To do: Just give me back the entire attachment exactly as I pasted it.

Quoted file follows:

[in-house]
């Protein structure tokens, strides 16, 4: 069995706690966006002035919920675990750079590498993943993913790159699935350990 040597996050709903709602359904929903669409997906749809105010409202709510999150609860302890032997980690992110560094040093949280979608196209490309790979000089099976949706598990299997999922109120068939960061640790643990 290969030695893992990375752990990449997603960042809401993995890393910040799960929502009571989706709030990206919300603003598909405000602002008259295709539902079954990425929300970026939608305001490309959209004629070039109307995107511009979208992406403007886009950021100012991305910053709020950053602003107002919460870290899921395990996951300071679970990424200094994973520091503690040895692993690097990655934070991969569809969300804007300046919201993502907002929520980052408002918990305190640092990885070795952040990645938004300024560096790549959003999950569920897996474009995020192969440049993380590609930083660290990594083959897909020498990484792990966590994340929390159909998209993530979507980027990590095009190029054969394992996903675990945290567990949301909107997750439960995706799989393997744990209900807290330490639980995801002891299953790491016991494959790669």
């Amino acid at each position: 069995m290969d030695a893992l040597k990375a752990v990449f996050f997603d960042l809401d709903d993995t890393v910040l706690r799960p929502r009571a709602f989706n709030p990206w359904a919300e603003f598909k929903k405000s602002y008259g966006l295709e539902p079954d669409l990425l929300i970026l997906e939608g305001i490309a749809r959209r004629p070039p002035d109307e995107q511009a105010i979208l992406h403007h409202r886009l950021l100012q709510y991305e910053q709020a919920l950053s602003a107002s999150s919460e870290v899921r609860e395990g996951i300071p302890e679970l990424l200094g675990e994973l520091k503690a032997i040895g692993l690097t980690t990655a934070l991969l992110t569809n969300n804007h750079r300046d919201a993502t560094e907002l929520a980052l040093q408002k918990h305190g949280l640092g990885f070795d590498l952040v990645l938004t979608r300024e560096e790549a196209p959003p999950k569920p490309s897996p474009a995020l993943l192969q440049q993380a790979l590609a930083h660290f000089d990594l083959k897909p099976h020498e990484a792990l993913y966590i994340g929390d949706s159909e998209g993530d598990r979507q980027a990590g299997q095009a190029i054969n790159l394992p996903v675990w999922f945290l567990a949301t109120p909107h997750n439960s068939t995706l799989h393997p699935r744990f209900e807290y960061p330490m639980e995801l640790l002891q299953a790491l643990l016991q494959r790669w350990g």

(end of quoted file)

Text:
[in-house]
């Protein structure tokens, strides 16, 4: 069995706690966006002035919920675990750079590498993943993913790159699935350990 040597996050709903709602359904929903669409997906749809105010409202709510999150609860302890032997980690992110560094040093949280979608196209490309790979000089099976949706598990299997999922109120068939960061640790643990 290969030695893992990375752990990449997603960042809401993995890393910040799960929502009571989706709030990206919300603003598909405000602002008259295709539902079954990425929300970026939608305001490309959209004629070039109307995107511009979208992406403007886009950021100012991305910053709020950053602003107002919460870290899921395990996951300071679970990424200094994973520091503690040895692993690097990655934070991969569809969300804007300046919201993502907002929520980052408002918990305190640092990885070795952040990645938004300024560096790549959003999950569920897996474009995020192969440049993380590609930083660290990594083959897909020498990484792990966590994340929390159909998209993530979507980027990590095009190029054969394992996903675990945290567990949301909107997750439960995706799989393997744990209900807290330490639980995801002891299953790491016991494959790669």
């Amino acid at each position: 069995m290969d030695a893992l040597k990375a752990v990449f996050f997603d960042l809401d709903d993995t890393v910040l706690r799960p929502r009571a709602f989706n709030p990206w359904a919300e603003f598909k929903k405000s602002y008259g966006l295709e539902p079954d669409l990425l929300i970026l997906e939608g305001i490309a749809r959209r004629p070039p002035d109307e995107q511009a105010i979208l992406h403007h409202r886009l950021l100012q709510y991305e910053q709020a919920l950053s602003a107002s999150s919460e870290v899921r609860e395990g996951i300071p302890e679970l990424l200094g675990e994973l520091k503690a032997i040895g692993l690097t980690t990655a934070l991969l992110t569809n969300n804007h750079r300046d919201a993502t560094e907002l929520a980052l040093q408002k918990h305190g949280l640092g990885f070795d590498l952040v990645l938004t979608r300024e560096e790549a196209p959003p999950k569920p490309s897996p474009a995020l993943l192969q440049q993380a790979l590609a930083h660290f000089d990594l083959k897909p099976h020498e990484a792990l993913y966590i994340g929390d949706s159909e998209g993530d598990r979507q980027a990590g299997q095009a190029i054969n790159l394992p996903v675990w999922f945290l567990a949301t109120p909107h997750n439960s068939t995706l799989h393997p699935r744990f209900e807290y960061p330490m639980e995801l640790l002891q299953a790491l643990l016991q494959r790669w350990g």